For parents, according to their website, they even offer childcare though no further details are available at time of writing. As a parent in the US, I found regular gyms often offered childcare while climbing gyms did not. In Germany it does not appear to be common, mostly because climbing gyms are rather non-profit and DAV run instead of pure businesses trying to compete.
Here’s a mock-up from their website, which is still under construction.
In the United States, we have the V system for bouldering problems. In France, they use the Fontainebleau, or font scale. Yet, while Germany has its own UIAA system for roped climbs, there is no standard for bouldering which initially confuses us poor foreigners.
How boulder problems are often set in Germany:
First of all, I can’t promise everyone uses this system. But it’s common in one variant or another. Problems are color coded with a letter to indicate the wall and number for the route, written on a colored tag. So, you’ll see “M5” at the start of a route and then you look at the top to find the end of M5. Note the grade is indicated by the color, NOT the number since boulder problems are numbered instead of named. And best of all, problems are set in a single color. You won’t find a mess of tape surrounding every hold like in the US. The same goes for normal routes. Ordnung muss sein!
My gym’s modified font scale
Below, you’ll see a photo I recently snapped of the new bouldering grades at my local gym in Stuttgart. It was a new year’s surprise and came in response to customer gripes. In German, it says on top “Explanation of the Grade Signs” and then features a table with the French or Fontainebleau grading scale on the left hand side and the gym’s new system on the right.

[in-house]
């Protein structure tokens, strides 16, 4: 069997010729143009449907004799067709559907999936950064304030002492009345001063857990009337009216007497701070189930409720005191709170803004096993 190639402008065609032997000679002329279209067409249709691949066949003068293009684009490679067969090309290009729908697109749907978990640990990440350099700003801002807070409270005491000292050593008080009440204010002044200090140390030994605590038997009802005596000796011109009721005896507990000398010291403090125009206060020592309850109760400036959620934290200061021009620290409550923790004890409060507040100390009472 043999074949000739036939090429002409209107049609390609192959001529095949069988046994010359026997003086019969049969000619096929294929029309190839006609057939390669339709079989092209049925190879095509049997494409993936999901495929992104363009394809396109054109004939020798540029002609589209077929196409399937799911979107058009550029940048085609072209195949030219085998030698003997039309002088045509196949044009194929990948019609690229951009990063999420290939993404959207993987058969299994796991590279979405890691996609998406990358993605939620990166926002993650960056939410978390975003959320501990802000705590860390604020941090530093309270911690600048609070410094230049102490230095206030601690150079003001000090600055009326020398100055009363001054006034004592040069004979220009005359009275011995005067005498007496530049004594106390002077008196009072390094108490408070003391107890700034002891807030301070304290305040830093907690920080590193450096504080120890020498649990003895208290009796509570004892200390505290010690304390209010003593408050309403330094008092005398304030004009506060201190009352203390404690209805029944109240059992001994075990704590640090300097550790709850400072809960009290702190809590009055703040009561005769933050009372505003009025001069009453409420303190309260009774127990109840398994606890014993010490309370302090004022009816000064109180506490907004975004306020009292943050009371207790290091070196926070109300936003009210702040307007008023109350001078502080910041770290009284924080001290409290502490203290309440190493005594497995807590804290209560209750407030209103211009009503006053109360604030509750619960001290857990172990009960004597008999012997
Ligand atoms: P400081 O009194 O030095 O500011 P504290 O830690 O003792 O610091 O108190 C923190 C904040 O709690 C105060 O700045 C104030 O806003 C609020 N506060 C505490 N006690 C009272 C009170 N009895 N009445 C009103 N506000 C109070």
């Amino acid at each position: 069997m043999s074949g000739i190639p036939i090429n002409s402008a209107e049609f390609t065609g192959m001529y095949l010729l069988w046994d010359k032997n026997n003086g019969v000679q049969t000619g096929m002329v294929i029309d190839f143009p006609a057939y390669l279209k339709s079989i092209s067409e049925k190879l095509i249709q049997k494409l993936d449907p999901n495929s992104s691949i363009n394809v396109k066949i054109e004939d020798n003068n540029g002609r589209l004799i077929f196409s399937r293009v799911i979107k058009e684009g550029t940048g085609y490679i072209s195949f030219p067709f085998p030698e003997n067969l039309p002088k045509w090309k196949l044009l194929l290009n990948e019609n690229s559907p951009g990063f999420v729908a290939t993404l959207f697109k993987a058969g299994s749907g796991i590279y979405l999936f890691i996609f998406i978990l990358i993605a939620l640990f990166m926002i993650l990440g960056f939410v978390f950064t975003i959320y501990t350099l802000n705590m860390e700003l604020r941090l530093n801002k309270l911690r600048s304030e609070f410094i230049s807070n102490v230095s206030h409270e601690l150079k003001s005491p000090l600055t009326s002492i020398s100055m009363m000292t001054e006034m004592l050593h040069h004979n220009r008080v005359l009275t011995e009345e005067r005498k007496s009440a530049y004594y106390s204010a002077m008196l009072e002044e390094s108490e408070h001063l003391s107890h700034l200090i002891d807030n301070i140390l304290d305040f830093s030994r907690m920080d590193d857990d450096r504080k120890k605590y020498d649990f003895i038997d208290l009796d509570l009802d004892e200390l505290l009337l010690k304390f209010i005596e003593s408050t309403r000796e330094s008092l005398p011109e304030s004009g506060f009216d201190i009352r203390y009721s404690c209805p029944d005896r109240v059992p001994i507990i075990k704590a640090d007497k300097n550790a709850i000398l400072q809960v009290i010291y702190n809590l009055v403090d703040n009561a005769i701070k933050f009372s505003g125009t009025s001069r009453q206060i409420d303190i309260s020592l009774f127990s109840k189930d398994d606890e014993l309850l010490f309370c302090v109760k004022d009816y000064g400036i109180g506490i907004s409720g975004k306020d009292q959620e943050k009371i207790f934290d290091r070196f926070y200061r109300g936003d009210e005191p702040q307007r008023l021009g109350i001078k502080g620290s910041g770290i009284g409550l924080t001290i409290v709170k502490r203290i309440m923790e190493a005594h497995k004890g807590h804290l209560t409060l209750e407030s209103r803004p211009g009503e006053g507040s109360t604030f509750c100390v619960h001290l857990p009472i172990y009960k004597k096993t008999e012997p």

The bouldering grades at my gym were originally white, yellow, blue, red, black (from easiest to hardest). But this of course meant each color contained many grades. The new sign explains they are split into six categories: easy, moderate, medium, tricky, difficult, and extreme and still color coded. Basically they just added orange. Nearby Cafe Kraft in Vaihingen uses the standard font system which includes several additional colors. For more info on the history of bouldering and grading systems, check out 99boulders.
Below, is the “true” font scale that Cafe Kraft uses. Given they’re a purely bouldering gym or Boulderhalle, it is unsurprising.
Stay tuned for a brief overview of the UIAA grading system for roped climbs.